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Making Music Indigenous: Popular Music in the Peruvian Andes (Chicago Studies in Ethnomusicology) (Hardcover)

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Description


When thinking of indigenous music, many people may imagine acoustic instruments and pastoral settings far removed from the whirl of modern life. But, in contemporary Peru, indigenous chimaycha music has become a wildly popular genre that is even heard in the nightclubs of Lima. In Making Music Indigenous, Joshua Tucker traces the history of this music and its key performers over fifty years to show that there is no single way to “sound indigenous.” The musicians Tucker follows make indigenous culture and identity visible in contemporary society by establishing a cultural and political presence for Peru’s indigenous peoples through activism, artisanship, and performance. This musical representation of indigeneity not only helps shape contemporary culture, it also provides a lens through which to reflect on the country’s past. Tucker argues that by following the musicians that have championed chimaycha music in its many forms, we can trace shifting meanings of indigeneity—and indeed, uncover the ways it is constructed, transformed, and ultimately recreated through music.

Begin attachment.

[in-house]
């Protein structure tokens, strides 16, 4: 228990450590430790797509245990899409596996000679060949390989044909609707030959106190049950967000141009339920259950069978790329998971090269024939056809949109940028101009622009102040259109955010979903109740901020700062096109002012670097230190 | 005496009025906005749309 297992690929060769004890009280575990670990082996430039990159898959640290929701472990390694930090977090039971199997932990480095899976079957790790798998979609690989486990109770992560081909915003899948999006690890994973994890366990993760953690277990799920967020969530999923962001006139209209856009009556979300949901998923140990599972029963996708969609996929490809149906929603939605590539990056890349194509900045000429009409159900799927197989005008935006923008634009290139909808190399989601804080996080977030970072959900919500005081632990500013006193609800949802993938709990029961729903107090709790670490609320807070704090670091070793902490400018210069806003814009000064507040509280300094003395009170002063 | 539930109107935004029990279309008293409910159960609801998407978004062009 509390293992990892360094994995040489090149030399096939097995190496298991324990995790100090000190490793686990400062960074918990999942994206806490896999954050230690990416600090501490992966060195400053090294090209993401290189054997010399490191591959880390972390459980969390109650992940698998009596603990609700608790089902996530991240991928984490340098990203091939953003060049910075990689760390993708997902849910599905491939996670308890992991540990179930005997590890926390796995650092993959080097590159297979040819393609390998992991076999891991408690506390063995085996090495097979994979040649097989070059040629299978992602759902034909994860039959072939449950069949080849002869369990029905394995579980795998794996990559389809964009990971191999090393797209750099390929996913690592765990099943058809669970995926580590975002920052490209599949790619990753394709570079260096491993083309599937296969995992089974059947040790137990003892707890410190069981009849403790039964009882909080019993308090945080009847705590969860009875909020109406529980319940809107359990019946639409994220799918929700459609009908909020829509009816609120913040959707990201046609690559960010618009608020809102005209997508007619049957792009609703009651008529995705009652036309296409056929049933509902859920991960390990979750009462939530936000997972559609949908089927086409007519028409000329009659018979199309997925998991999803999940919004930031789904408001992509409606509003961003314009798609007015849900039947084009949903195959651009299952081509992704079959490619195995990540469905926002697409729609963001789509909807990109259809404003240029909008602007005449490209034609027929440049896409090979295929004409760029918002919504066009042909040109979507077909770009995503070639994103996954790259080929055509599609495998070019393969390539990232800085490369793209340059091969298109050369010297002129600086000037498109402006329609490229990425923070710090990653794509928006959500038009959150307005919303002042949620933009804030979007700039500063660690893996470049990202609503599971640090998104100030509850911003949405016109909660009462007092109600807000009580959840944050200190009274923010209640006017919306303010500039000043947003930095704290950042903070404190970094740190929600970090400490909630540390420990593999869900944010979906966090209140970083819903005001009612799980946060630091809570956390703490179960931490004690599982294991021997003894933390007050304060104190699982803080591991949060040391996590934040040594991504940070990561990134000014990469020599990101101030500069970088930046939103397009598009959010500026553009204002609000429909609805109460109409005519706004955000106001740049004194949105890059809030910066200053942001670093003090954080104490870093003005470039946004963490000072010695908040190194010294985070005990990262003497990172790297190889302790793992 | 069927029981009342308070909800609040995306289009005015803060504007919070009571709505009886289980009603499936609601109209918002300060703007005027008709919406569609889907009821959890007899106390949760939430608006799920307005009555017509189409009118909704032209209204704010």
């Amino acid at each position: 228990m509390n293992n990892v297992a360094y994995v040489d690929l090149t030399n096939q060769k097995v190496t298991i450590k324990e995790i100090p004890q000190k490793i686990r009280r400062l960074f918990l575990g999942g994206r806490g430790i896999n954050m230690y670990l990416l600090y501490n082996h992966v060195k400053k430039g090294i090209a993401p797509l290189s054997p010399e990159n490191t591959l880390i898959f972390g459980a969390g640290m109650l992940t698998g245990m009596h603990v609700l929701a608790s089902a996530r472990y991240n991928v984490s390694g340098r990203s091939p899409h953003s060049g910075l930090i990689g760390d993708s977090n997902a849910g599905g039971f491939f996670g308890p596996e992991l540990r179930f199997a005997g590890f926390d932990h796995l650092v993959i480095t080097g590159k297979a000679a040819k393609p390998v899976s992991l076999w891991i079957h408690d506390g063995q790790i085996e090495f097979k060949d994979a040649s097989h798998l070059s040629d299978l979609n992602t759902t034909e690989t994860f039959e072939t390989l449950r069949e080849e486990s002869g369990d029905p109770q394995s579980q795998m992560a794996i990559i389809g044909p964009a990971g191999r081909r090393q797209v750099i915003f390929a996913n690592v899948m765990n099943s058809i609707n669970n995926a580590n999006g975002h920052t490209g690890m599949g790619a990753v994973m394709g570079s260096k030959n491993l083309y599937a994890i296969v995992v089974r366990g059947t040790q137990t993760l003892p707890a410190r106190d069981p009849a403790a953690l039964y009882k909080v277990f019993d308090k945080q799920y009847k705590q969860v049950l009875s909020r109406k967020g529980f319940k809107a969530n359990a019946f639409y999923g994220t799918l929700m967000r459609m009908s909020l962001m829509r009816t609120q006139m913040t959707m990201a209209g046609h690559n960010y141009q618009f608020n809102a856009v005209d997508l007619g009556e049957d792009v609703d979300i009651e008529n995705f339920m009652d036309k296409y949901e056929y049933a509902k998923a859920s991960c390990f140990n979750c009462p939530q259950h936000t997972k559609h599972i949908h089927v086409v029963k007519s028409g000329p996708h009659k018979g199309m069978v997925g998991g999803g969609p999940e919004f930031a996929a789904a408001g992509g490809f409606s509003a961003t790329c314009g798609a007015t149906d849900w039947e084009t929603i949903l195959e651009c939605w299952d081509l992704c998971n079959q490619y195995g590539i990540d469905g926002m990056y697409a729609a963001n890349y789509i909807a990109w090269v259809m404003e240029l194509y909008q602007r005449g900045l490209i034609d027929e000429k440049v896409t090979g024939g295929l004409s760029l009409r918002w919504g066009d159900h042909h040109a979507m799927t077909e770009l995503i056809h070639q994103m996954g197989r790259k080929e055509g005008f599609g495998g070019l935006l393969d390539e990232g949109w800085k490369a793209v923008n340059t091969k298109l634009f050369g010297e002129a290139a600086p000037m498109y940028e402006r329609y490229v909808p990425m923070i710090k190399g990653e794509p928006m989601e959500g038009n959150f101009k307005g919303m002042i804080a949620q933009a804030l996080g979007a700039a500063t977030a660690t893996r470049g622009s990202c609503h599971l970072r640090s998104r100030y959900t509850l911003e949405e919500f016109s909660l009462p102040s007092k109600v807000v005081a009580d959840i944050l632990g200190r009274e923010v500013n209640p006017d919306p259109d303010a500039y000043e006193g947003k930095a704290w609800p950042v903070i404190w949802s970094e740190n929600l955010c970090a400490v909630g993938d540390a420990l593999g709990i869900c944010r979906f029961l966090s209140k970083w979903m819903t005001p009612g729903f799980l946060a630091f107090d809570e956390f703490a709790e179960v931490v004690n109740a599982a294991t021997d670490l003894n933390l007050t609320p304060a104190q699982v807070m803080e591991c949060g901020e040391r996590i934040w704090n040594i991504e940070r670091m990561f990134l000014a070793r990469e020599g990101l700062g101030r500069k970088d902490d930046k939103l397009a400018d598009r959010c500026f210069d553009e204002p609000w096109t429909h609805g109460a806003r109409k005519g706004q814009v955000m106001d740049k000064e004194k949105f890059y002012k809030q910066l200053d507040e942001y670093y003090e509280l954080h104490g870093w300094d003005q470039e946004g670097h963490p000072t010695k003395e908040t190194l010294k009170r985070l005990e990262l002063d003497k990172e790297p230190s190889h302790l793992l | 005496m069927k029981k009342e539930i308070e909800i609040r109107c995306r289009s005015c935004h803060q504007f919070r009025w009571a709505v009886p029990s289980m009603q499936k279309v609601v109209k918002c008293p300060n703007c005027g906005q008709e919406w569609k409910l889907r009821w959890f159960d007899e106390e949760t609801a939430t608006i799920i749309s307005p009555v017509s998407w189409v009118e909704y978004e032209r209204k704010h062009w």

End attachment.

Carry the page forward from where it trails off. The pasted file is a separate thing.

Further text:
About the Author


Joshua Tucker is associate professor of music at Brown University.

Praise For…


"Tucker is masterful in showing how music can provide a unique entry into the study of indigeneity. . . . Summing Up: Recommended."

— CHOICE
Product Details
ISBN: 9780226607160
ISBN-10: 022660716X
Publisher: University of Chicago Press
Publication Date: February 22nd, 2019
Pages: 312
Series: Chicago Studies in Ethnomusicology